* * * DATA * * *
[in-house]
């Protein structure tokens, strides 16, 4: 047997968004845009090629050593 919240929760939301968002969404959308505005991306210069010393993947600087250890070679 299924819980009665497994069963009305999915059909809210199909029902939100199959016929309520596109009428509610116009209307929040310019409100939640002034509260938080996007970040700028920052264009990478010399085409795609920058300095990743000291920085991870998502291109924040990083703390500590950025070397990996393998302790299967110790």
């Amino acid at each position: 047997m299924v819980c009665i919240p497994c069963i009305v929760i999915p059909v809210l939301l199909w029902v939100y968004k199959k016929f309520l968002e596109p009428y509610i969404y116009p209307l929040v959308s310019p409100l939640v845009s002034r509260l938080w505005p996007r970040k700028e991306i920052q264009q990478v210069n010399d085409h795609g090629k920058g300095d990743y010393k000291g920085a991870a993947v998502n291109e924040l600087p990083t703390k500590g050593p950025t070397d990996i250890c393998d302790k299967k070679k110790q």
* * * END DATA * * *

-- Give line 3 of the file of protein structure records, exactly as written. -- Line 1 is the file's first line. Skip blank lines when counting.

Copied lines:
């Amino acid at each position: 047997m299924v819980c009665i919240p497994c069963i009305v929760i999915p059909v809210l939301l199909w029902v939100y968004k199959k016929f309520l968002e596109p009428y509610i969404y116009p209307l929040v959308s310019p409100l939640v845009s002034r509260l938080w505005p996007r970040k700028e991306i920052q264009q990478v210069n010399d085409h795609g090629k920058g300095d990743y010393k000291g920085a991870a993947v998502n291109e924040l600087p990083t703390k500590g050593p950025t070397d990996i250890c393998d302790k299967k070679k110790q």